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The University system in Germany is different from that of the United States. There is not a central office that you go to and tell than what courses you want to take. For lectures you simply go the first one (as listed in the Vorlesungsverzeichnis). For smaller classes, such as seminars and labs go to the professor and ask if there is room or sign up on a list. Ask the professor is you have questions.
In the case of exchange students from Juniata you need to ask the professor how you can get a Schein (specifically a graded Schein, Section: 8.4). If you however do not want credit for a lecture, you can just sit in on it for interest. Many people are proud of the freedom the German system gives, so usually no one will complain.
A Schein is a document with a stamp and signature at says that you have completed the requirements of a course. You have to do some type of work to get a Schein. Talk to the professor in the beginning of the course and explain what type of Schein you need. Usually an examination like a final written test, an oral exam with the professor, a written assignment, an oral presentation, or a combination of these will be required. Most classes in Germany are not graded, again a different system. Different types of Scheine and how they transfer are explained in Section 8.4.
This transfer system can be a bit cumbersome but it can work in your favor if you play it right. Bad grades can be covered up with mit Erfolg Scheine. Just make sure that you have a minimum of 24 full credits by the end of the year to be considered a full-time student. This is most important for people with financial aid or scholarships. Also remember that you can only have only 6 credits of transfer classes in your POE (mit Erfolg counts as transfer credit).
|German Grade||JC Grade||German Grade||JC Grade|
|- 1 or 1 (Sehr Gut)||A||3 - or 4+||C+|
|2 (Gut)||B+||4 -||D|
|2 - or 3+||B||5 (Nicht Ausreichend)||F|
Aside from in class most professors will have office hours, usually only a few hours a week. The hours will usually be posted on the door of their office. If the times do not suit you, most professors will take appointments. Talk to them or their secretary.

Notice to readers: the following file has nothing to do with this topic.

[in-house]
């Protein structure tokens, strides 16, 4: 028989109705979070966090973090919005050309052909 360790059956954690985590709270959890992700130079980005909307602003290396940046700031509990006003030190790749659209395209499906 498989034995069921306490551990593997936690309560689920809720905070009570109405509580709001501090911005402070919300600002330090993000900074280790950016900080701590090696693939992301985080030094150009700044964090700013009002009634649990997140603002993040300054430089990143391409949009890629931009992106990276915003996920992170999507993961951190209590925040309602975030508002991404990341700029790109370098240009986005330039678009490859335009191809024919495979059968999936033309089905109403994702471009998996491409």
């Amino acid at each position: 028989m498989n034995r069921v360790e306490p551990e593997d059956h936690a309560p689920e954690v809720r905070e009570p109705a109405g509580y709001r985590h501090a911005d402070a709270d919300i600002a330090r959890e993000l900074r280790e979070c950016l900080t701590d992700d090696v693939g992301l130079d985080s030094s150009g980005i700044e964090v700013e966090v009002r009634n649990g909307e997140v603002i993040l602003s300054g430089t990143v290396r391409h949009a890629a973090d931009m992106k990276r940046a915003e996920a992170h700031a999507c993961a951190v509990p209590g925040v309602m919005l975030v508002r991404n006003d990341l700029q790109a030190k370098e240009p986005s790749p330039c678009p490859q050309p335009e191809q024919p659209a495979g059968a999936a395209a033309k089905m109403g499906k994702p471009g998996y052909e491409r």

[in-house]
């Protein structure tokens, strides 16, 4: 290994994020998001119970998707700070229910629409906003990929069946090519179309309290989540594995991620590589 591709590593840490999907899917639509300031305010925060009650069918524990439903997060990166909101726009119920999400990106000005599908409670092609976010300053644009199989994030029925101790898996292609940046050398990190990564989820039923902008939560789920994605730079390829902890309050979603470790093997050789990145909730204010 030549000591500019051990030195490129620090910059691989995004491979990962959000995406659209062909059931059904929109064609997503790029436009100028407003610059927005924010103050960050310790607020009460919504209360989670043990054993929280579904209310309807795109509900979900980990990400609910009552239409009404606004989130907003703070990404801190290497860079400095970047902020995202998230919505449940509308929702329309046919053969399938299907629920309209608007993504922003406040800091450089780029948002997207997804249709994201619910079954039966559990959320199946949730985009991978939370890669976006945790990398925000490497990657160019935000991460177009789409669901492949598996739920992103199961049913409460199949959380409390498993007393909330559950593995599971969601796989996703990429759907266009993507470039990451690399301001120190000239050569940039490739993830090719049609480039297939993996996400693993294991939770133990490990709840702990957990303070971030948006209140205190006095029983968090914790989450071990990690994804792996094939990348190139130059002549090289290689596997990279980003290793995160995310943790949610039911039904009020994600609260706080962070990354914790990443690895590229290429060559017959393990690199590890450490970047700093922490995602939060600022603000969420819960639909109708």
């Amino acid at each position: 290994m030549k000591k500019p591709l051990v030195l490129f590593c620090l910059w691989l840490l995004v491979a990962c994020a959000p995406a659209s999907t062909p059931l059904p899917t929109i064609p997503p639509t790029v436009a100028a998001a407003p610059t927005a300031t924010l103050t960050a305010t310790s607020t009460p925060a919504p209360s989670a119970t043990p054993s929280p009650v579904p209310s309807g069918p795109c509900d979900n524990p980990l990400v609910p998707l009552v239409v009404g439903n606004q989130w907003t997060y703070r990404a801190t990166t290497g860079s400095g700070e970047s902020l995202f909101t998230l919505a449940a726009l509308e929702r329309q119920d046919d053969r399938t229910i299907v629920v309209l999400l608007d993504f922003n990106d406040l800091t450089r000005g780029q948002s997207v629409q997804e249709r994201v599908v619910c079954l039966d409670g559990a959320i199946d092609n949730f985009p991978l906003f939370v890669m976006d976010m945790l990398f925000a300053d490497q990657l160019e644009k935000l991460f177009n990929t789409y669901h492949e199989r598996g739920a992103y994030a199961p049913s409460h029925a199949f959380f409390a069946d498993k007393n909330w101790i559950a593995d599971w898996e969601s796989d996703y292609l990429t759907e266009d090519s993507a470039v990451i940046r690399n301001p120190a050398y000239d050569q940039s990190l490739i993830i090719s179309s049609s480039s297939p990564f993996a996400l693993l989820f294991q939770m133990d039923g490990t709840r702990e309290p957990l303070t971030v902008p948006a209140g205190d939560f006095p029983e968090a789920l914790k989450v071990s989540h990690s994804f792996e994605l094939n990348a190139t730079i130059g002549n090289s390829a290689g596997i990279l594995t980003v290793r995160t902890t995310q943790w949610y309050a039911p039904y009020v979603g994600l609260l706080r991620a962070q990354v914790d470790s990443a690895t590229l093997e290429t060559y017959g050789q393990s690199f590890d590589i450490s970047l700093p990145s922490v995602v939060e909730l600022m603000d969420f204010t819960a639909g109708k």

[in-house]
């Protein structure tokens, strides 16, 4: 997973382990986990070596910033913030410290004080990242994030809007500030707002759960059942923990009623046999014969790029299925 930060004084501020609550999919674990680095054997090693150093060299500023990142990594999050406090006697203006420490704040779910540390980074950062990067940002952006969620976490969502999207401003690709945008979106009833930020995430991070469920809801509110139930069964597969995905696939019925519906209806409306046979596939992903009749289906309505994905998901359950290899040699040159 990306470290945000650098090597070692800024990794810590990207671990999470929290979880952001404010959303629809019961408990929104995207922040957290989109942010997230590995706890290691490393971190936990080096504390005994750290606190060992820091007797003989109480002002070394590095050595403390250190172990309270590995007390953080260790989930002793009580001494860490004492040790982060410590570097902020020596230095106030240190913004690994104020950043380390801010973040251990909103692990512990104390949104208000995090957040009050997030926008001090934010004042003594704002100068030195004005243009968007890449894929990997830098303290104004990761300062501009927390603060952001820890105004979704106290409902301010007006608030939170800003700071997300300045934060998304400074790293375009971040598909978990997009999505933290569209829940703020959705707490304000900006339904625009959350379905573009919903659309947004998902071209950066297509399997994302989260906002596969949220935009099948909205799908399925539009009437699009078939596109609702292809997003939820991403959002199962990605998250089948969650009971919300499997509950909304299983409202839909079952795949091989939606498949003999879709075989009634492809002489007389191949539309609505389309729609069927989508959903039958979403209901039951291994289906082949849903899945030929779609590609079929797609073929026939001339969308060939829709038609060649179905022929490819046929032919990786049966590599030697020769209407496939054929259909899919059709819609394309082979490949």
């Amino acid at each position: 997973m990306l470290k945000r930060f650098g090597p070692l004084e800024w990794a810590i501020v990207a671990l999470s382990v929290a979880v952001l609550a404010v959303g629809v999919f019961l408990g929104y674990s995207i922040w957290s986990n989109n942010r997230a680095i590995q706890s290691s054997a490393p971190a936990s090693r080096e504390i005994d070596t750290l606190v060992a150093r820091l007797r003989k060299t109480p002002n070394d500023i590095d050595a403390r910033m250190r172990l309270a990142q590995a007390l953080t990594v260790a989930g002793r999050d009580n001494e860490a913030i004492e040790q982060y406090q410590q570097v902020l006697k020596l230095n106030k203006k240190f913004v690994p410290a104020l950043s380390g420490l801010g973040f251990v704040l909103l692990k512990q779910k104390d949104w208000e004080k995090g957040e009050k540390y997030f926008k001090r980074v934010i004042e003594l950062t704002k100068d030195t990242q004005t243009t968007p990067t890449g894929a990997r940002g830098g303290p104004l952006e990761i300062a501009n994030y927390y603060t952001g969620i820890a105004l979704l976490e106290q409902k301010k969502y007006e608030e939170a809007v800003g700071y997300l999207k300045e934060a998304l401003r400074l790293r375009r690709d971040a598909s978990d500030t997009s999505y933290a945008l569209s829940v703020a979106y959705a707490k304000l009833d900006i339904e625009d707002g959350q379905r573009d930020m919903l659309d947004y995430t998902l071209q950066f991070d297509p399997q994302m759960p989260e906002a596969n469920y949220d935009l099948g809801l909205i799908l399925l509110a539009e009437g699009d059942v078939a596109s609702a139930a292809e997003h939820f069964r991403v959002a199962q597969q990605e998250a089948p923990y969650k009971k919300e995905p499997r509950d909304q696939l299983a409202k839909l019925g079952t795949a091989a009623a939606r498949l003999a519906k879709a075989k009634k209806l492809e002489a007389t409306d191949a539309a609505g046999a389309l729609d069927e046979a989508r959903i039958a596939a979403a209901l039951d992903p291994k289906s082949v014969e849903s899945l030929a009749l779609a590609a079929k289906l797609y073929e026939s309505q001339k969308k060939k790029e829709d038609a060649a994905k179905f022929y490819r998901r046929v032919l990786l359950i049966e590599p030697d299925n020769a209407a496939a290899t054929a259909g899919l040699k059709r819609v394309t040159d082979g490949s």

Office listings are usually in each department. If you wish to phone them their number will be in the Personalteil of the Winter Vorlesungverzeichnis. Most professors are open and understanding, especially to foreign students.
For questions about credit transfer you should just contact Juniata directly. They can tell you how things will transfer and make sure that Herr Komm’s office does the same thing. General academic concerns can be directed to Frau Christmann. She is good at directing you to the right place to ask or can deal with it herself. Another good resource is the student instructor of your tutorial.
Questions in specific classes can be answered by the professor teaching them. Though if you have inquiries about many different courses in the same department or just don’t know what to do, get in touch with a member of the Studienberatung for the specific Fachbereich. If the Fachbereich has a Vertreter or someone for foreign students try there first. These are people that help German students with their schedules. They have a good knowledge about the course offerings in the department. You can find these people listed in the Personalteil of the Wintersemester Vorlesungsverzeichnis under the specific Fachbereich. Professors and Instructors will also be listed here.
Each department will also have a Fachschaft, a student union of sorts. This is an elected group of students that have a say in the running of the Fachbereich and will sometimes provide study aid and old tests. They are also a good resource for information. A student will give a different perspective then a professor (the truth is usually in-between the two opinions). The addresses for the Fachschafts are listed in the back of the Tips & Hinweise book. If you don’s have access to this just ask at the Fachbereich Sekretariat. These groups usually hold regular meetings, look for postings around the Fachbereich.
Many text books can be checked out from the Universitätsbibliothek (Section: 7.5.1) for 4 weeks. The problem is that when you return them you cannot simply extend the due date. You have to check another book out. If there are not anymore copies you’re out of luck. The Fachbereich libraries will usually have copies of books used in their courses. But you cannot check these out for extended periods. Photocopying important sections works.
The other option is to buy books. The University does not have a central book store like most universities in the States. Unlike in the States you usually not be required to buy the texts for the class. There are however enough book stores in Marburg that you should be able to find what you need. Orders for German books usually only take a few days. Foreign books can take as long as a month to arrive. As for prices: they are the same at all non-discount bookstores and subjects books are just like they are in the states, expensive. Michaels-Buchhandlung on Biegenstr. and Erwig on Reigasse have the best selection of subject related books for both the sciences and the humanities.